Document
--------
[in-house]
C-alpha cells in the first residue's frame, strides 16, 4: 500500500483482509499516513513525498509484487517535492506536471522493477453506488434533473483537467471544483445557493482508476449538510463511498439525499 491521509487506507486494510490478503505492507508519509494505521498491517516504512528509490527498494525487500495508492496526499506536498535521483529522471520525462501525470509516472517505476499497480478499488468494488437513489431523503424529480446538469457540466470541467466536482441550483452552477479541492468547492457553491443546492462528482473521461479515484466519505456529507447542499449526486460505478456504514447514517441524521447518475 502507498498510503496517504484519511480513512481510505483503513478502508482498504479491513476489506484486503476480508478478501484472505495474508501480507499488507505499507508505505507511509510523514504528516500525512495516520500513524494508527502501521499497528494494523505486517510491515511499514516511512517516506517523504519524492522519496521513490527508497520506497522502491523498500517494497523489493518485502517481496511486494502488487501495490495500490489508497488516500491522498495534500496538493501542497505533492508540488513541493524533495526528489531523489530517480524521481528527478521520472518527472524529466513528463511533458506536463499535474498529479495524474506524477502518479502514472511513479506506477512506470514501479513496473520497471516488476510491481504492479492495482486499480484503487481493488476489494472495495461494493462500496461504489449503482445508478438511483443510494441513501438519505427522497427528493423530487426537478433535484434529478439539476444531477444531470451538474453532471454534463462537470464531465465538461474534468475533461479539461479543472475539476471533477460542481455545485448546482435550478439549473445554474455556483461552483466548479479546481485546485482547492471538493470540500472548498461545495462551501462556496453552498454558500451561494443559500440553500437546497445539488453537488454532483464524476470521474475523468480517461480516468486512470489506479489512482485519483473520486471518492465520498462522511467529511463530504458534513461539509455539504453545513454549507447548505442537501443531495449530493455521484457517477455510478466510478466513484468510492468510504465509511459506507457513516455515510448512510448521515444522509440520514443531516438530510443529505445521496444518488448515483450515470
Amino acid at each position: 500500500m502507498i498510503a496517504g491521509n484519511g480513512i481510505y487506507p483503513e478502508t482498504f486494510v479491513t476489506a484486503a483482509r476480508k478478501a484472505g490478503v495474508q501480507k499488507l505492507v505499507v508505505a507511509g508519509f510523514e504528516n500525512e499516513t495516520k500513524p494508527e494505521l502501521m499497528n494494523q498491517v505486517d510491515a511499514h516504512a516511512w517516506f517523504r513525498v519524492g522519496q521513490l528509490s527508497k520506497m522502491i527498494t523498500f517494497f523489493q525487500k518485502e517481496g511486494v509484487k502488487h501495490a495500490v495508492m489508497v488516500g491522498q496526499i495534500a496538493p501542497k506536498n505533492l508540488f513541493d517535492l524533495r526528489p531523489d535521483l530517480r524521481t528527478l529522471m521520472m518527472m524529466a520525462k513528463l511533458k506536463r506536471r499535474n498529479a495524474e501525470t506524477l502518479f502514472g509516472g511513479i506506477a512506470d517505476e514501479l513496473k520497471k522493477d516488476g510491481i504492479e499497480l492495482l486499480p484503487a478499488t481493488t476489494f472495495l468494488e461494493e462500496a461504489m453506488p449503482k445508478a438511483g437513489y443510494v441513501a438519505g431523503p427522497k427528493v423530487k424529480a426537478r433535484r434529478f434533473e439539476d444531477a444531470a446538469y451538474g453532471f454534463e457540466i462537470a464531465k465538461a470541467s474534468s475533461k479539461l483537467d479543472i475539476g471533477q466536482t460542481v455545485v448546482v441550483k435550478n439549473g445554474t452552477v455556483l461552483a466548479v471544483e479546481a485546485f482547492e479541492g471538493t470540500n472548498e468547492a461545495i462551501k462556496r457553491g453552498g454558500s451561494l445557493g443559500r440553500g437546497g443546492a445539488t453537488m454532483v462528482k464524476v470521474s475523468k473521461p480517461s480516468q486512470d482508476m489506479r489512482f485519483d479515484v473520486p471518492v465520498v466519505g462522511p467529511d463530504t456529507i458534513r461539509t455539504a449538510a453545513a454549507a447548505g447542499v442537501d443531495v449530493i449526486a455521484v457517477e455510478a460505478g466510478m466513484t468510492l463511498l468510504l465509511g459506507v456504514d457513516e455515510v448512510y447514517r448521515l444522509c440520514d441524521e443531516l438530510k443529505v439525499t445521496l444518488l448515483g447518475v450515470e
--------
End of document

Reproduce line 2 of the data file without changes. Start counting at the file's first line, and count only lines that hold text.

C-alpha cells in the first residue's frame, strides 16, 4: 500500500483482509499516513513525498509484487517535492506536471522493477453506488434533473483537467471544483445557493482508476449538510463511498439525499 491521509487506507486494510490478503505492507508519509494505521498491517516504512528509490527498494525487500495508492496526499506536498535521483529522471520525462501525470509516472517505476499497480478499488468494488437513489431523503424529480446538469457540466470541467466536482441550483452552477479541492468547492457553491443546492462528482473521461479515484466519505456529507447542499449526486460505478456504514447514517441524521447518475 502507498498510503496517504484519511480513512481510505483503513478502508482498504479491513476489506484486503476480508478478501484472505495474508501480507499488507505499507508505505507511509510523514504528516500525512495516520500513524494508527502501521499497528494494523505486517510491515511499514516511512517516506517523504519524492522519496521513490527508497520506497522502491523498500517494497523489493518485502517481496511486494502488487501495490495500490489508497488516500491522498495534500496538493501542497505533492508540488513541493524533495526528489531523489530517480524521481528527478521520472518527472524529466513528463511533458506536463499535474498529479495524474506524477502518479502514472511513479506506477512506470514501479513496473520497471516488476510491481504492479492495482486499480484503487481493488476489494472495495461494493462500496461504489449503482445508478438511483443510494441513501438519505427522497427528493423530487426537478433535484434529478439539476444531477444531470451538474453532471454534463462537470464531465465538461474534468475533461479539461479543472475539476471533477460542481455545485448546482435550478439549473445554474455556483461552483466548479479546481485546485482547492471538493470540500472548498461545495462551501462556496453552498454558500451561494443559500440553500437546497445539488453537488454532483464524476470521474475523468480517461480516468486512470489506479489512482485519483473520486471518492465520498462522511467529511463530504458534513461539509455539504453545513454549507447548505442537501443531495449530493455521484457517477455510478466510478466513484468510492468510504465509511459506507457513516455515510448512510448521515444522509440520514443531516438530510443529505445521496444518488448515483450515470